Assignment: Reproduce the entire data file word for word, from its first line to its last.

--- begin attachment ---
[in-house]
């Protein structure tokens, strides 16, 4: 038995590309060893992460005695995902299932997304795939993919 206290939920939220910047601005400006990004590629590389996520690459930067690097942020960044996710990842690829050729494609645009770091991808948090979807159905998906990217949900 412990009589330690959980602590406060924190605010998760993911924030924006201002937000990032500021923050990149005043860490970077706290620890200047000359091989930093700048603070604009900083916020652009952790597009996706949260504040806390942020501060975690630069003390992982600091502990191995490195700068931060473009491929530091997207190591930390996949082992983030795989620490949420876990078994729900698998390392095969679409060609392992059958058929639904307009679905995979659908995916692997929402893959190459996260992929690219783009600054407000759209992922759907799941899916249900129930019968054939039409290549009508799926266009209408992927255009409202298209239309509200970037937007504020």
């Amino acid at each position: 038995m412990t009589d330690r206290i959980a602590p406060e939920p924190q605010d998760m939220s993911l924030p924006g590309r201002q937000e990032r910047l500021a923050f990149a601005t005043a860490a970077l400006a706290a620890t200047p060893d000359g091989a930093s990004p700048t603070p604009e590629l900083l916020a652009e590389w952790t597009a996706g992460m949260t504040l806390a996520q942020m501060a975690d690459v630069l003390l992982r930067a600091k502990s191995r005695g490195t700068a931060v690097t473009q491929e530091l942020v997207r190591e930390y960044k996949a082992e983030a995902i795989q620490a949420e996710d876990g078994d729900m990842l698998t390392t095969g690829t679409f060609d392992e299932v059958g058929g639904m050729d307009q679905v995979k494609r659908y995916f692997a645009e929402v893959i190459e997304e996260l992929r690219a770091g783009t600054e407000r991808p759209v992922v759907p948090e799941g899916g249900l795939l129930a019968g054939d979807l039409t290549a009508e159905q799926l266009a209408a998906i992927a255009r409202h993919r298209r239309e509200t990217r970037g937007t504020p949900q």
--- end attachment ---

[in-house]
């Protein structure tokens, strides 16, 4: 038995590309060893992460005695995902299932997304795939993919 206290939920939220910047601005400006990004590629590389996520690459930067690097942020960044996710990842690829050729494609645009770091991808948090979807159905998906990217949900 412990009589330690959980602590406060924190605010998760993911924030924006201002937000990032500021923050990149005043860490970077706290620890200047000359091989930093700048603070604009900083916020652009952790597009996706949260504040806390942020501060975690630069003390992982600091502990191995490195700068931060473009491929530091997207190591930390996949082992983030795989620490949420876990078994729900698998390392095969679409060609392992059958058929639904307009679905995979659908995916692997929402893959190459996260992929690219783009600054407000759209992922759907799941899916249900129930019968054939039409290549009508799926266009209408992927255009409202298209239309509200970037937007504020």
């Amino acid at each position: 038995m412990t009589d330690r206290i959980a602590p406060e939920p924190q605010d998760m939220s993911l924030p924006g590309r201002q937000e990032r910047l500021a923050f990149a601005t005043a860490a970077l400006a706290a620890t200047p060893d000359g091989a930093s990004p700048t603070p604009e590629l900083l916020a652009e590389w952790t597009a996706g992460m949260t504040l806390a996520q942020m501060a975690d690459v630069l003390l992982r930067a600091k502990s191995r005695g490195t700068a931060v690097t473009q491929e530091l942020v997207r190591e930390y960044k996949a082992e983030a995902i795989q620490a949420e996710d876990g078994d729900m990842l698998t390392t095969g690829t679409f060609d392992e299932v059958g058929g639904m050729d307009q679905v995979k494609r659908y995916f692997a645009e929402v893959i190459e997304e996260l992929r690219a770091g783009t600054e407000r991808p759209v992922v759907p948090e799941g899916g249900l795939l129930a019968g054939d979807l039409t290549a009508e159905q799926l266009a209408a998906i992927a255009r409202h993919r298209r239309e509200t990217r970037g937007t504020p949900q």